BOOK REVIEW: The Shallows, by Nicholas Carr

Book Review - The Shallows by Nicholas Carr

The Main Idea:

There are two opposing schools of thought: “Net enthusiasts” believe we are in a new golden age of information access and user participation. “Net skeptics” feel we have entered a world of mediocrity and narcissism.

“Deep reading” and “losing oneself” in a book requires the ability to concentrate over long periods of time. The internet challenges this type of reading. i.e. We multi-task, are bombarded with streams of endless information, and it is easier than ever to find more information about topics we are interested in. Personalized magazines (i.e. Pulse, Zite, Flipboard), RSS feeds, hyper-linked articles – every page is packed with links directing our attention away to an entirely different location.

“As our use of the Web makes it harder for us to lock information into our biological memory, we’re forced to rely more and more on the Net’s capacious and easily searchable artificial memory, even if it makes us shallower thinkers.”

 

“. . . we are evolving from being cultivators of personal knowledge to being hunters and gatherers in the electronic data forest.”

– Nicholas Carr

In order to avoid becoming “pancake people”, there needs to be both: “time to operate the machine and time to sit idly in the garden”. The distinguishing characteristics of a well-formed mind include both the ability to “find and quickly parse a wide range of information and a capacity for open-ended reflection.” (Carr 168)

Interesting Tidbits:

  • Clocks were invented originally by Christian monks for precise timing of daily prayers
  • There were no punctuation marks or spaces in original written language (scriptura continua)
  • Reading is pleasurable because of the series of “intellectual vibrations” it sets off within your own mind.
  • Enlightenment used to be achieved through introspection, according to American Transcendentalists and English Romantics.
  • Now, more access to information means more knowledge and more power – a mode of thought that’s been in place since at least the Industrial Revolution.
  • “To be everywhere is to be nowhere.” – Seneca

Brighter Software Means Dimmer Users

As “users” of web technologies, we expect programs and software to be endlessly user-friendly. Apple has revolutionized user-friendly product design, and Google tries to interpret our needs in order to provide the best possible search results. We are so spoiled by these industry leaders, we feel as though all technology should look and feel the same. Programs that  require the least bit of thought or patience are considered executed with “poor UX”.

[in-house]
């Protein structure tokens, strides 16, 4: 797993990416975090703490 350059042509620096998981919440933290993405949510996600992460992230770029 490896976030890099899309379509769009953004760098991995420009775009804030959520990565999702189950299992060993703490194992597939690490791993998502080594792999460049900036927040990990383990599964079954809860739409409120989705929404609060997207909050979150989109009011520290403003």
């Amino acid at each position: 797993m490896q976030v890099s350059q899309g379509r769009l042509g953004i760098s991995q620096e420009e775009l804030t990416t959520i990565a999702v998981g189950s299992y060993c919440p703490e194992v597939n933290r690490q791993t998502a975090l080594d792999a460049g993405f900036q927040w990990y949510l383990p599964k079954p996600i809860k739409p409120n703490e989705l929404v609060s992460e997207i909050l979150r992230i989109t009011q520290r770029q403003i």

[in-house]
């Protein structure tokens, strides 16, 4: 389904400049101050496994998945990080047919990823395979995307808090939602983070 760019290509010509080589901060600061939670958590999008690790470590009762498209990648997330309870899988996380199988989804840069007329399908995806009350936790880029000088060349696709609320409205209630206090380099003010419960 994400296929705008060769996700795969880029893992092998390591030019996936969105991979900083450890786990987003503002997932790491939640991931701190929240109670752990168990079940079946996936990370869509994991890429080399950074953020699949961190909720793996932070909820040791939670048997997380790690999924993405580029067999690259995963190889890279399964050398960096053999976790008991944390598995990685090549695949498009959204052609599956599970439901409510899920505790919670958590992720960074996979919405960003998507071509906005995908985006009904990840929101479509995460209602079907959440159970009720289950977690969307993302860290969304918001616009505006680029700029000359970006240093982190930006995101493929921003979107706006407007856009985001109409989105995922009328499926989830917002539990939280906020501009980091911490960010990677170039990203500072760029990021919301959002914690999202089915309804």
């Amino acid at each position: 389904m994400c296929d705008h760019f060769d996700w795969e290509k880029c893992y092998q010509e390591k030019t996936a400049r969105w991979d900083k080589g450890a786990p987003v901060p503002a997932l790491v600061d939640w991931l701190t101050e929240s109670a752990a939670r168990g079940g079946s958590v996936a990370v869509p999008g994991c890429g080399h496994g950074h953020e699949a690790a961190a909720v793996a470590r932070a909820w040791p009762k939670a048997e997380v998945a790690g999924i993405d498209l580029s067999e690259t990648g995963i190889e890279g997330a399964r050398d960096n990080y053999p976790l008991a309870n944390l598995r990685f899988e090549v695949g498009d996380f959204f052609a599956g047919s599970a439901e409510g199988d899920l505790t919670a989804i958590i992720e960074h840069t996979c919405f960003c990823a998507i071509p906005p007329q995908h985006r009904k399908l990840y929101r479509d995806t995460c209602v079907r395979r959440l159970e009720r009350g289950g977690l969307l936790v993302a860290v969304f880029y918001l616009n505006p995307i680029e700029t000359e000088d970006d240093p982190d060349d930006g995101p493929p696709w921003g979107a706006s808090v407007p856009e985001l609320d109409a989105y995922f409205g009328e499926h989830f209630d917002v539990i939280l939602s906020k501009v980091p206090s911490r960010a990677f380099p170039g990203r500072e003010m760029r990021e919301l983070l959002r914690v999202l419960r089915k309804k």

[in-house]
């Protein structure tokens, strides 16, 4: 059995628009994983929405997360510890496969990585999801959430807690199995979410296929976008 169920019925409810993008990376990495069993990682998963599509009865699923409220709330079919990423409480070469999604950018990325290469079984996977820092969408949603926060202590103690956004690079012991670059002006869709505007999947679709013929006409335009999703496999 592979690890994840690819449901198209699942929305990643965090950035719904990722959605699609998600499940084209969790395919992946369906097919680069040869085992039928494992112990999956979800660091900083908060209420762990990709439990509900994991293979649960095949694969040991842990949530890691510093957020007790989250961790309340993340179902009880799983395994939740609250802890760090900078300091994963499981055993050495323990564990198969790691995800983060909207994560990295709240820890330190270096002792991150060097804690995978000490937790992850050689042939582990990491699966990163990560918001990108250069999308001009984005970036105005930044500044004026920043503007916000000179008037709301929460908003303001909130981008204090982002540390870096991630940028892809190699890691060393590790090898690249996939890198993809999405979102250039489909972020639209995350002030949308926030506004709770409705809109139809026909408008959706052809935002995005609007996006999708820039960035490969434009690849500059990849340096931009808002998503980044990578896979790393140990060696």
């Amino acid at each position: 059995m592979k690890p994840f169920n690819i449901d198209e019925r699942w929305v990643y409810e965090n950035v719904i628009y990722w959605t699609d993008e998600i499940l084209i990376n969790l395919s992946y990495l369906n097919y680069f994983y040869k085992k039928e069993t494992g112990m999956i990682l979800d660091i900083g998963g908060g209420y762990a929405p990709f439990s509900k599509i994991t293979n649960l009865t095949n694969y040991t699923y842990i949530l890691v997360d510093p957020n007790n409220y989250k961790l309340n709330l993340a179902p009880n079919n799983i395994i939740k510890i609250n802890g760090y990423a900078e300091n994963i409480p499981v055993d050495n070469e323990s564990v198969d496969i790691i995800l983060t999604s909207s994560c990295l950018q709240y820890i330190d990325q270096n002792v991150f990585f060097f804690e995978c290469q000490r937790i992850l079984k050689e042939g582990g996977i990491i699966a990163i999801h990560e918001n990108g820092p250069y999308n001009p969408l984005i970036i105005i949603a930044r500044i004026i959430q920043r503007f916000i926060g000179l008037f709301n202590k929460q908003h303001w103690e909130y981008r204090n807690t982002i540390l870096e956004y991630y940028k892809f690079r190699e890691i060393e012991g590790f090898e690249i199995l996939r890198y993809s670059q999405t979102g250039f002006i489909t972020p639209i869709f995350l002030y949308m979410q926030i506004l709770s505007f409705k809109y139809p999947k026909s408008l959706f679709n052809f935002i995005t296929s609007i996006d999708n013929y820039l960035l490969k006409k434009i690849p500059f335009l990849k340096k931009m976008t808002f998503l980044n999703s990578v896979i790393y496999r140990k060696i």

We simply don’t want to play around or figure anything out by trial-and-error anymore. We lose patience, and feel entitled to something better, more intuitive, something that understands what we want to do and makes this possible with minimal resistance. The result is users who fail to grasp underlying concepts, or themes that exist within these technologies that we can take with us and apply to future interactions.

This interpretation completely challenges what I’ve observed on the web as a cult-like following for UX in both web and product design. Carr put it well: “The brighter the software, the dimmer the user.”

Nature Restores Our Humanity

 Carr does offer us a way out of the “electronic forest” – by referencing both scientific studies and personal accounts of nature as a remedy for this information overload. After spending time in natural settings, away from cities, people are shown to exhibit greater attentiveness, stronger memory and are more calm.

In sum, this book was extremely enlightening – both from an informative perspective, as well as a contemplative one. 🙂 Highly recommended.

“The best designers in the world all squint when they look at something. They squint to see the forest from the trees — to find the right balance. Squint at the world. You will see more, by seeing less.”

– John Maeda, graphic designer, computer scientist, university professor, author

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